Mechanical & Materials Engineering, Department of


Date of this Version



A THESIS Presented to the Faculty of The Graduate College at the University of Nebraska In Partial Fulfillment of Requirements For the Degree of Master of Science, Major: Engineering Mechanics, Under the Supervision of Professor Jeffrey E. Shield. Lincoln, Nebraska: August, 2012

Copyright (c) 2012 Timothy E. Prost


Recently a shift in the focus of permanent magnetic research has moved from Rare Earth (RE)-based alloys to those made from more readily available elements. Because of their relatively large magnetocrystalline anisotropy, L10 compounds have the potential for use as permanent magnet materials. One particular alloy that is readily available and inexpensive is near equi-atomic manganese and aluminum (Mn50-Al50). First characterized in 1958, it did not receive much attention until more recently when RE supply chain issues made the alloy more attractive for commercial and research applications. The ferromagnetic (FM) τ-phase (L10) is metastable and formed from a parent, high-temperature ε-phase (A3). The ε-phase can be retained at room temperature by rapid quenching, and subsequent annealing transforms it to the τ-phase. For this reason the stability of both phases has been explored and the addition of carbon has been noted to improve stability.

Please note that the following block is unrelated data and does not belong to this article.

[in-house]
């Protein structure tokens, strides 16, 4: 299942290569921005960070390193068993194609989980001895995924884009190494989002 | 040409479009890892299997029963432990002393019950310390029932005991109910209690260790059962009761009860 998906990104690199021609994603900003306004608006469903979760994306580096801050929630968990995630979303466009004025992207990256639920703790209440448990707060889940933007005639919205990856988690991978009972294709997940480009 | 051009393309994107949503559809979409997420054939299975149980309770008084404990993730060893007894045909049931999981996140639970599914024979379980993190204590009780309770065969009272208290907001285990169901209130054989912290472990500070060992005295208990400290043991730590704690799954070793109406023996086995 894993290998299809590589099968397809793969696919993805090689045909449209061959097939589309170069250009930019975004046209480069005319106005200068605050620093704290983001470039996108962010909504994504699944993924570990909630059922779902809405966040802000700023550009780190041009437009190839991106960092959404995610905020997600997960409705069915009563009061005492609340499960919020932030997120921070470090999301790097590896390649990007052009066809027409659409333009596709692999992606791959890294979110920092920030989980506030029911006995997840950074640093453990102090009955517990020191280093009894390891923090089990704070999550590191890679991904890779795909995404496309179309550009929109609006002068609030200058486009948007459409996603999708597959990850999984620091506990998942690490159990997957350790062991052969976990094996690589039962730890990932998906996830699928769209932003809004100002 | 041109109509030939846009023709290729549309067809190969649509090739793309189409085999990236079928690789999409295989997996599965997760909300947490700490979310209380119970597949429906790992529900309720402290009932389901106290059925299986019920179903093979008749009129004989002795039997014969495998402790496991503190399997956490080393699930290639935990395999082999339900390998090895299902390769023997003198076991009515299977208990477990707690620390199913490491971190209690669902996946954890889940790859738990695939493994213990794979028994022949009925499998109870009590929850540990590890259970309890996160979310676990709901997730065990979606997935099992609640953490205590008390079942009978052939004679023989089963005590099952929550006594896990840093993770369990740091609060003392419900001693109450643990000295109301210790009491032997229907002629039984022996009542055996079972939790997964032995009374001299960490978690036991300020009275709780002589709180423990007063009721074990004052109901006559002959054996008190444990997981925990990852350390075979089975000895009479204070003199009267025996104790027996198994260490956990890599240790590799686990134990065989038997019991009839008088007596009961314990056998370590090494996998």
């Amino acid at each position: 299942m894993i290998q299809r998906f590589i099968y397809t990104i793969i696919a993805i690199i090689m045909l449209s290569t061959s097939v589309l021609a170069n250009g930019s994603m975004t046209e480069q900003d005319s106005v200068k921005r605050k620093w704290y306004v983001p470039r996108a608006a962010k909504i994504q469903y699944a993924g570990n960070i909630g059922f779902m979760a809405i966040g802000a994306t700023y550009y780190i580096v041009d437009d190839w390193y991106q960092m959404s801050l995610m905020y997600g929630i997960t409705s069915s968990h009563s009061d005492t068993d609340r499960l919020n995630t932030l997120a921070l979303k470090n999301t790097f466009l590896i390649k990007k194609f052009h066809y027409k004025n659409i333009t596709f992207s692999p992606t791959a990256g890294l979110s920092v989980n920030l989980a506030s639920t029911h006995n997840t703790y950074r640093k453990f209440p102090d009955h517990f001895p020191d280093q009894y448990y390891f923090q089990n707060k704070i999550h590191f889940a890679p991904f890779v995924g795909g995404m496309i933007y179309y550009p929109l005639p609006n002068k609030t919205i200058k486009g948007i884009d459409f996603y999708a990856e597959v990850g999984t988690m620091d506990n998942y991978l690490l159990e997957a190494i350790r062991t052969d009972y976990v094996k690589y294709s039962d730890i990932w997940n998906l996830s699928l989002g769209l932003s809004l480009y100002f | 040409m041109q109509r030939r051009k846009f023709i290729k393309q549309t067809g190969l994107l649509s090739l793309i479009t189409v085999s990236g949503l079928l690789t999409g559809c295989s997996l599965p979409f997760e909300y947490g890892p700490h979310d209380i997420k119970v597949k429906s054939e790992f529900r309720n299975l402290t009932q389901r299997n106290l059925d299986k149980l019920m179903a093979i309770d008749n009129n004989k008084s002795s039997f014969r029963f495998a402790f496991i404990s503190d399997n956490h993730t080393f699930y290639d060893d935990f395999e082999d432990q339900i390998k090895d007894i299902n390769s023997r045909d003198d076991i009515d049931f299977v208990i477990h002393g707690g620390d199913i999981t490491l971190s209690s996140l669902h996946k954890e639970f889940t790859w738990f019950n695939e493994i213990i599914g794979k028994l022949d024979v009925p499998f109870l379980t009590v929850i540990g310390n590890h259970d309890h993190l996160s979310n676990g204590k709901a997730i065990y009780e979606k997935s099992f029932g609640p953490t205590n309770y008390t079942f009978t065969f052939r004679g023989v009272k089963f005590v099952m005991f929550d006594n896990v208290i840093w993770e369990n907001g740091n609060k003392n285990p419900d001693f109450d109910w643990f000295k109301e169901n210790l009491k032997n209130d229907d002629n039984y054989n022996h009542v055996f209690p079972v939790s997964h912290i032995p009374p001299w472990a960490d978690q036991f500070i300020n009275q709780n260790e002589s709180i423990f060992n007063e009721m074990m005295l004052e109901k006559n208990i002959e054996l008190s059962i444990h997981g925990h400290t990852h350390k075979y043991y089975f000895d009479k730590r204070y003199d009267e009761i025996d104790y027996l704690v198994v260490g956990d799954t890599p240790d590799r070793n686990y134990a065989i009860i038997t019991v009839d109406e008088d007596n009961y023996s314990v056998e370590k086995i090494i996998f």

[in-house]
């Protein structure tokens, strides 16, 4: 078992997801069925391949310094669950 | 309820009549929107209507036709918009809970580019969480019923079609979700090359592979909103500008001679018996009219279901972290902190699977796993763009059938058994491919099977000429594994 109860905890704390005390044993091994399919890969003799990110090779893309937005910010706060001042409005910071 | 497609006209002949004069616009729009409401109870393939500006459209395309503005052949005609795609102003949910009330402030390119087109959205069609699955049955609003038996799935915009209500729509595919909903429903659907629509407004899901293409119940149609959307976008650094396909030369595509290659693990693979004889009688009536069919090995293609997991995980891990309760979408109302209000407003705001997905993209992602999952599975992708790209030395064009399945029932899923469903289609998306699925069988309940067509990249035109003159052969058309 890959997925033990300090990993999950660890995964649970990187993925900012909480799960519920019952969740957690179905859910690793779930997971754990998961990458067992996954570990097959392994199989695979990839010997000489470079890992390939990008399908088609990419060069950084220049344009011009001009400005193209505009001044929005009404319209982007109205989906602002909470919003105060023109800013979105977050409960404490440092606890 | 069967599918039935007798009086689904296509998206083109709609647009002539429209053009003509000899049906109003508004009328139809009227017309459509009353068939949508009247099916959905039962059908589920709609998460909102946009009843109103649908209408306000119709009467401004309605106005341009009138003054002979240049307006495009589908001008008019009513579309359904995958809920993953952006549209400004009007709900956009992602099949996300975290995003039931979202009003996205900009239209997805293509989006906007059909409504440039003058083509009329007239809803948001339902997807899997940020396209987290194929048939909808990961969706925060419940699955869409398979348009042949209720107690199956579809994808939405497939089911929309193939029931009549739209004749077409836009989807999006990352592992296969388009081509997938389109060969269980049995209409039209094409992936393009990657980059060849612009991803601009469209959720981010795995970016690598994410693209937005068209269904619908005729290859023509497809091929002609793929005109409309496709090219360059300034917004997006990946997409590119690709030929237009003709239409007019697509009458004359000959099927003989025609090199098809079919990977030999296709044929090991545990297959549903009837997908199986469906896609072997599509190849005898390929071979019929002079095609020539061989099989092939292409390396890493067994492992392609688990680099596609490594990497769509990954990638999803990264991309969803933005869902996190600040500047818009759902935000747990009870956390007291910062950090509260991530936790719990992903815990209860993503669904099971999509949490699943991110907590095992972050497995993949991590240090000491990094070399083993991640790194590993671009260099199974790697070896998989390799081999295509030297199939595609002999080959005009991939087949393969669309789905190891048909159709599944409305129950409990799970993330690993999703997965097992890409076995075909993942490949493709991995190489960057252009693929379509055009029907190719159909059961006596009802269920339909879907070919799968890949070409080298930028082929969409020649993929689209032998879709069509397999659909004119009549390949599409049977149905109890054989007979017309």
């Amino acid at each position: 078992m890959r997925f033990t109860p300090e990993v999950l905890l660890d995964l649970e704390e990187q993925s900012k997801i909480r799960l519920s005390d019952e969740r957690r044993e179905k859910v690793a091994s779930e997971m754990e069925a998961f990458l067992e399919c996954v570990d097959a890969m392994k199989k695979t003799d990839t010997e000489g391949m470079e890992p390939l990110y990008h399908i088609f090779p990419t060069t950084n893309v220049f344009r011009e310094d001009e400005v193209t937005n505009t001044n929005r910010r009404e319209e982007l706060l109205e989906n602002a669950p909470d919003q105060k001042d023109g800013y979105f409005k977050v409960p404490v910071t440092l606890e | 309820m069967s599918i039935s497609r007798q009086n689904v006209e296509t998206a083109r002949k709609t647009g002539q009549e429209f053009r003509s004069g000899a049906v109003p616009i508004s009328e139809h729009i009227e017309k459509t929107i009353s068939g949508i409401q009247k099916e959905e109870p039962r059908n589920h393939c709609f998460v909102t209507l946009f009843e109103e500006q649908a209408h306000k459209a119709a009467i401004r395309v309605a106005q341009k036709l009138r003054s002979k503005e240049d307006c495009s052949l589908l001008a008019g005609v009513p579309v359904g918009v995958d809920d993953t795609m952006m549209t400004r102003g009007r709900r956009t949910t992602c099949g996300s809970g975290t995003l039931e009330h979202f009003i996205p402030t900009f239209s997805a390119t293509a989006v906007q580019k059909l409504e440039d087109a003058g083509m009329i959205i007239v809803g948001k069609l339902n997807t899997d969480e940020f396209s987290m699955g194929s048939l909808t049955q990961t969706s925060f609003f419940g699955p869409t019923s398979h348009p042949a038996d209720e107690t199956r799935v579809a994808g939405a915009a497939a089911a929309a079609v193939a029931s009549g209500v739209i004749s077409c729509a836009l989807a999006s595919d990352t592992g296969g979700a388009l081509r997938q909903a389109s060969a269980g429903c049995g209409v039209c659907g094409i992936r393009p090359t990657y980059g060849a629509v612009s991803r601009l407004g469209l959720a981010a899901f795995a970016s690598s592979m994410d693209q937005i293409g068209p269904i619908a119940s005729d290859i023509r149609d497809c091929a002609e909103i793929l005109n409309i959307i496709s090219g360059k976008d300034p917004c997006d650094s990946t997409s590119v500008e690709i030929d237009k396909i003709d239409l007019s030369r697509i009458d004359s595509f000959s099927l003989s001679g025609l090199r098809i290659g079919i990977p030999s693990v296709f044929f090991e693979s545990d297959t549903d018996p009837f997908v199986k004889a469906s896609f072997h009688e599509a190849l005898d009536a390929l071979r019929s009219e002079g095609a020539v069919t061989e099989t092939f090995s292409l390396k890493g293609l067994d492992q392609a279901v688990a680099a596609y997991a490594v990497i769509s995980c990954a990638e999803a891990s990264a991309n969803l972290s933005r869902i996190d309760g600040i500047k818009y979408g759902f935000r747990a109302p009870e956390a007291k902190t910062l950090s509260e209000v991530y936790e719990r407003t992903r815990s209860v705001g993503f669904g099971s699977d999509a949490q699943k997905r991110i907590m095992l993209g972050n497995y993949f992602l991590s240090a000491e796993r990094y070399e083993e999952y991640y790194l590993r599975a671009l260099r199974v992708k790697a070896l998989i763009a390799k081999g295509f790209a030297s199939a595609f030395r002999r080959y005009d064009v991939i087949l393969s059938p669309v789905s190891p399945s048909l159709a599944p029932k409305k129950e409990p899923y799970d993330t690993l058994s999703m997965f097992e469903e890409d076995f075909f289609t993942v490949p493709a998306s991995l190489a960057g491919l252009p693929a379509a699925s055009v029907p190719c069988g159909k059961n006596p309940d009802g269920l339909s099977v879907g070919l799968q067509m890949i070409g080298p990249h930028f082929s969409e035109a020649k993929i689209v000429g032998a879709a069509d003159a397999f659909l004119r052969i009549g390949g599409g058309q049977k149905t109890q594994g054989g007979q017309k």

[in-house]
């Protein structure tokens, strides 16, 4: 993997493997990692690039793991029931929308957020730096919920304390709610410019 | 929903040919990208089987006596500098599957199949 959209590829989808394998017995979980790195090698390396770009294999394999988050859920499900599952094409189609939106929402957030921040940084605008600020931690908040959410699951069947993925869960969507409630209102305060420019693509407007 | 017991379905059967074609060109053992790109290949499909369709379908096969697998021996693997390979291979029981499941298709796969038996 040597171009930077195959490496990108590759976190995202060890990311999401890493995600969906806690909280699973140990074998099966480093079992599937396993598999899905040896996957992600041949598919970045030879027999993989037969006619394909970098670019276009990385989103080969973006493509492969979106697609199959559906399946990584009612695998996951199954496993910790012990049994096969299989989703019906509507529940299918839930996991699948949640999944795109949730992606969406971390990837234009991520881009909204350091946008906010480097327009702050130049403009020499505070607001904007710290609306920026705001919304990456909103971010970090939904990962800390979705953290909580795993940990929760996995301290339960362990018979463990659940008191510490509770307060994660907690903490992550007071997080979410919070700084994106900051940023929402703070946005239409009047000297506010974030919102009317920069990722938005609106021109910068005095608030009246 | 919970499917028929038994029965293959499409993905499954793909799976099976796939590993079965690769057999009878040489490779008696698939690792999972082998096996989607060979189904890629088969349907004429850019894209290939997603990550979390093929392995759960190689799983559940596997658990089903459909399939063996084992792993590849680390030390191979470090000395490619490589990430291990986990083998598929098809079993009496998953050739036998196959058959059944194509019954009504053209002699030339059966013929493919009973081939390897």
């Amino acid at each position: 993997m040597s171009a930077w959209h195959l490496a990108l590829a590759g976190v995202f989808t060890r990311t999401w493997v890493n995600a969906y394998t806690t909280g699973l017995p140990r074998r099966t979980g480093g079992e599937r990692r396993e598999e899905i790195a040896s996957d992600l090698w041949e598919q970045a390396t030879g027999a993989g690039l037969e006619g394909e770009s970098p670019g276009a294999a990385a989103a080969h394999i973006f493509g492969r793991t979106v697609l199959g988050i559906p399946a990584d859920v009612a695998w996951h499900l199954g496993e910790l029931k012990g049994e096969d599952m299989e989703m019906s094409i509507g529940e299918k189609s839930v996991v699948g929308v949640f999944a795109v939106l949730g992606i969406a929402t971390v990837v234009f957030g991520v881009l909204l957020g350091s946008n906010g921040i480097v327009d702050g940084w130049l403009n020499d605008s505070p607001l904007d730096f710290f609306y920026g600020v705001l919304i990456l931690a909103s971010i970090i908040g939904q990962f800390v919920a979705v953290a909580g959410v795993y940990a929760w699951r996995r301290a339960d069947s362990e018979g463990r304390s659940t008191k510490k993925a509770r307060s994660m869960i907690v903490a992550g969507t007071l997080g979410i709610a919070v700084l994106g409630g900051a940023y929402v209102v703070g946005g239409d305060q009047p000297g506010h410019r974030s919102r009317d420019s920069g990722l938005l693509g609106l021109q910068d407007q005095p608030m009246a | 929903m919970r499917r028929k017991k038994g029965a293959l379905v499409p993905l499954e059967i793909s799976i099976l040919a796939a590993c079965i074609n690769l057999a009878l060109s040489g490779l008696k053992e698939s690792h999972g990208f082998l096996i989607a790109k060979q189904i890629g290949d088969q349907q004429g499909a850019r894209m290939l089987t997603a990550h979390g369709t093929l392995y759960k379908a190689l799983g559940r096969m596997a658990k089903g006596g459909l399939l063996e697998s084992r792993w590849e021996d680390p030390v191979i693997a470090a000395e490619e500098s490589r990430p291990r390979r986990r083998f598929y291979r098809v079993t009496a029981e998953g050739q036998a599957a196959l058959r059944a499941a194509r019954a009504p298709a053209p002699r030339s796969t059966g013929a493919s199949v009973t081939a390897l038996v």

This study explores a number of alloying and processing schemes designed to improve the magnetic properties. These include the effect of boron additions, and novel mechanical milling techniques. Manganese-aluminum permanent magnets were synthesized by arc-melting and subsequent melt-spinning with different alloy compositions. The magnetic properties, X-ray diffraction patterns, and the phase transformation kinetics were analyzed. Boron is found to have little to no effect on the formation of the FM τ-phase (L10) or its parent ε- phase (A3) and in fact reduces the stability of the metastable phases in favor of the equilibrium phases (βMn (A13) and γ2 (D810)), resulting in an overall deleterious effect on magnetic performance. Post-processing techniques such as High Energy Ball Milling (HEBM) and Surfactant Assisted Mechanical Milling (SAMM) were determined to increase the coercivities of the alloys. Maximum coercivities (Hc) of 3.88 kOe and 4.22 kOe were observed for the HEBM samples and SAMM samples, respectively. Furthermore a maximum saturation magnetization (Ms) of 134 emu/g was measured for a ternary alloy of Mn54Al44C2 which is the highest reported.

Adviser: Jeffrey E. Shield